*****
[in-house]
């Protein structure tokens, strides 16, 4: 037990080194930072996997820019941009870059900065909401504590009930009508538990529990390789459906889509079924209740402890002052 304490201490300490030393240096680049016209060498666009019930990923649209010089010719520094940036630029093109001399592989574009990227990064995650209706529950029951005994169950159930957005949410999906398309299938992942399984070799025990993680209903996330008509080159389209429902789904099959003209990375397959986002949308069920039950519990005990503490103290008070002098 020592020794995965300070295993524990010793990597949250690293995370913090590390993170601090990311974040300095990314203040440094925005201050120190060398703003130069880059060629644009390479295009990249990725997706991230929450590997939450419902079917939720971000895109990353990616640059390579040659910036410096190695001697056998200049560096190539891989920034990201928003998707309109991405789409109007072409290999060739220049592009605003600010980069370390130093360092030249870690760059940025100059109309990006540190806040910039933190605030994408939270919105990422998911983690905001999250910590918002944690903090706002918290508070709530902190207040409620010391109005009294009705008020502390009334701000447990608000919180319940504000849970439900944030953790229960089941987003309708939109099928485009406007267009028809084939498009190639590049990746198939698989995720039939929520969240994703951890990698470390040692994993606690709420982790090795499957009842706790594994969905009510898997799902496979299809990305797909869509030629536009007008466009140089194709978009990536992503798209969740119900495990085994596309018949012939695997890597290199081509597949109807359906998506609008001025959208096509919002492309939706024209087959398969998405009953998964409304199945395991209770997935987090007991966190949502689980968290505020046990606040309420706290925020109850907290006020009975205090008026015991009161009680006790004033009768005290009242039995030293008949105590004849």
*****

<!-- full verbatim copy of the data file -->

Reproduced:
[in-house]
């Protein structure tokens, strides 16, 4: 037990080194930072996997820019941009870059900065909401504590009930009508538990529990390789459906889509079924209740402890002052 304490201490300490030393240096680049016209060498666009019930990923649209010089010719520094940036630029093109001399592989574009990227990064995650209706529950029951005994169950159930957005949410999906398309299938992942399984070799025990993680209903996330008509080159389209429902789904099959003209990375397959986002949308069920039950519990005990503490103290008070002098 020592020794995965300070295993524990010793990597949250690293995370913090590390993170601090990311974040300095990314203040440094925005201050120190060398703003130069880059060629644009390479295009990249990725997706991230929450590997939450419902079917939720971000895109990353990616640059390579040659910036410096190695001697056998200049560096190539891989920034990201928003998707309109991405789409109007072409290999060739220049592009605003600010980069370390130093360092030249870690760059940025100059109309990006540190806040910039933190605030994408939270919105990422998911983690905001999250910590918002944690903090706002918290508070709530902190207040409620010391109005009294009705008020502390009334701000447990608000919180319940504000849970439900944030953790229960089941987003309708939109099928485009406007267009028809084939498009190639590049990746198939698989995720039939929520969240994703951890990698470390040692994993606690709420982790090795499957009842706790594994969905009510898997799902496979299809990305797909869509030629536009007008466009140089194709978009990536992503798209969740119900495990085994596309018949012939695997890597290199081509597949109807359906998506609008001025959208096509919002492309939706024209087959398969998405009953998964409304199945395991209770997935987090007991966190949502689980968290505020046990606040309420706290925020109850907290006020009975205090008026015991009161009680006790004033009768005290009242039995030293008949105590004849």